New research project in Deep Learning very beneficial for the environment
A new research project, which is funded by the Swedish Research Council, will develop energy-efficient Deep Learning models to help reduce the carbon footprint. Today, Deep Learning (DL) is widely used in learning and interpreting large amounts of data, such as in health monitoring and robotics, but also in social media networking. Today's DL models require a high energy consumption, which leads to substantial environmental costs. For instance, a DL model can generate carbon dioxide emissions equivalent to the total lifetime carbon dioxide emissions of five cars.
“It appears that Deep Learning will account for a substantial part of carbon dioxide production during the next decade. We wish to change that,” says Professor Masoud Daneshtalab, who conducts research in deep learning and AI acceleration at Mälardalen University.
Deep Learning is a type of machine learning and artificial intelligence that imitates how the human brain works and learns. It is an important element of data science and includes statistics and predictive modelling. Deep learning is useful, for example, in automated driving to detect pedestrians and reduce accidents.
“In AI research, researchers have focused mainly on improving the accuracy and reliability of the results and have paid relatively little attention to energy efficiency. In this research project, we can contribute to the UN's sustainable development goals while not jeopardising the continued development of deep learning,” says Masoud Daneshtalab.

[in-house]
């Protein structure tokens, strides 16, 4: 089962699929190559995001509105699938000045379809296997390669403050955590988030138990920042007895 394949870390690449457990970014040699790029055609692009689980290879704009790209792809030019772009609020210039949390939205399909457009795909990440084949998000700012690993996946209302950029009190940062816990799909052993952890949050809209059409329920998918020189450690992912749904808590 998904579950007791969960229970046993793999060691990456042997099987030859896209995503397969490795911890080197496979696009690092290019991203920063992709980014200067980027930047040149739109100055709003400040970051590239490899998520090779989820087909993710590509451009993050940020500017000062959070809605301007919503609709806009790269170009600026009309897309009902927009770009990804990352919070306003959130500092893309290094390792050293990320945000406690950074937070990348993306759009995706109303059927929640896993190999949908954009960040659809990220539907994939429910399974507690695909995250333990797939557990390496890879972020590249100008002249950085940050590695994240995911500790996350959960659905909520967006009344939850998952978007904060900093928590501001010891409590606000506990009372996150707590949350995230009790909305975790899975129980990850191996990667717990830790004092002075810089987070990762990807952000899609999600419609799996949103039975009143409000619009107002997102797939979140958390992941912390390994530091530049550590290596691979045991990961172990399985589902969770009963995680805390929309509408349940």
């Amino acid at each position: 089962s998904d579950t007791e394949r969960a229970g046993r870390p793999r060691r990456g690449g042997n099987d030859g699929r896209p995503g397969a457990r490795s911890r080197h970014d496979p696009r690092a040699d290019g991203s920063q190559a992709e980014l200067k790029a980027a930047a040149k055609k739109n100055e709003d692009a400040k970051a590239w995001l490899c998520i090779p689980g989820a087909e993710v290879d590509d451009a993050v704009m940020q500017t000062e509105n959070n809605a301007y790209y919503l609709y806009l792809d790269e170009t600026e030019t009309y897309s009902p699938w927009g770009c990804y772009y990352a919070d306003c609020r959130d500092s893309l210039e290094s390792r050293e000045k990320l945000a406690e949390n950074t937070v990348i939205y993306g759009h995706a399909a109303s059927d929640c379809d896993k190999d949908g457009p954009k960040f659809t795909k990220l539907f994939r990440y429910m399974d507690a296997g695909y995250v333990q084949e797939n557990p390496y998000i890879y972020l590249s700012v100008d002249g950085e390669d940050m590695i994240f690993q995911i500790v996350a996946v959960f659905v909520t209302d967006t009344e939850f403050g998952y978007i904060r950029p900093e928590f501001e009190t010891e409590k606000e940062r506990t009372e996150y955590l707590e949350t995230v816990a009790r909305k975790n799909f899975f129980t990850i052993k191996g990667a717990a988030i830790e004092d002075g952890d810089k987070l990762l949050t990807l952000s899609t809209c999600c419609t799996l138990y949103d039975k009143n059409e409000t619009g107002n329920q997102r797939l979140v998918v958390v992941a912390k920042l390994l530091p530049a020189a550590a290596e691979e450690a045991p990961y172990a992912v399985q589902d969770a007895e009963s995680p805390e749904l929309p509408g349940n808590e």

Scalable energy-efficient DL models
The research project is being conducted under the name GreenDL: Green deep learning for edge devices and will run for four years from 2022 to 2025. The aim of the project is, among others, to develop new theoretical foundations and algorithms to design scalable and energy-efficient DL models.
To create the greatest impact, knowledge about the importance of using green DL models will be communicated in society.
“We will make the source code available in the software from the beginning by creating an open-source project where industry and other researchers can access our results,” says Masoud Daneshtalab.
Masoud Daneshtalab previously worked at the University of Turku, Finland and the Royal Institute of Technology (KTH) where he discovered artificial intelligence and machine learning when he wrote his degree project on a brain-like computer paradigm in 2013. He spent two years at KTH developing a customisable hardware implementation of a scalable brain-inspired computational architecture. He has been working at Mälardalen University since 2016 and is a member of the internationally renowned Embedded Systems research specialisation where he co-leads the Heterogeneous System research group, hardware/software co-design.
What possibilities do you see for AI in the future?
“My vision is to create a customised hardware design with the emerging memory technology to develop a complete real-time capable computing device that matches the human brain in terms of the numbers of units and connections, in the size of a Smart watch.”
Masoud Daneshtalab feels at home at Mälardalen University.
“I really enjoy both researching and teaching at the University. But the freedom and support I get to conduct my research is what I love most about working here.”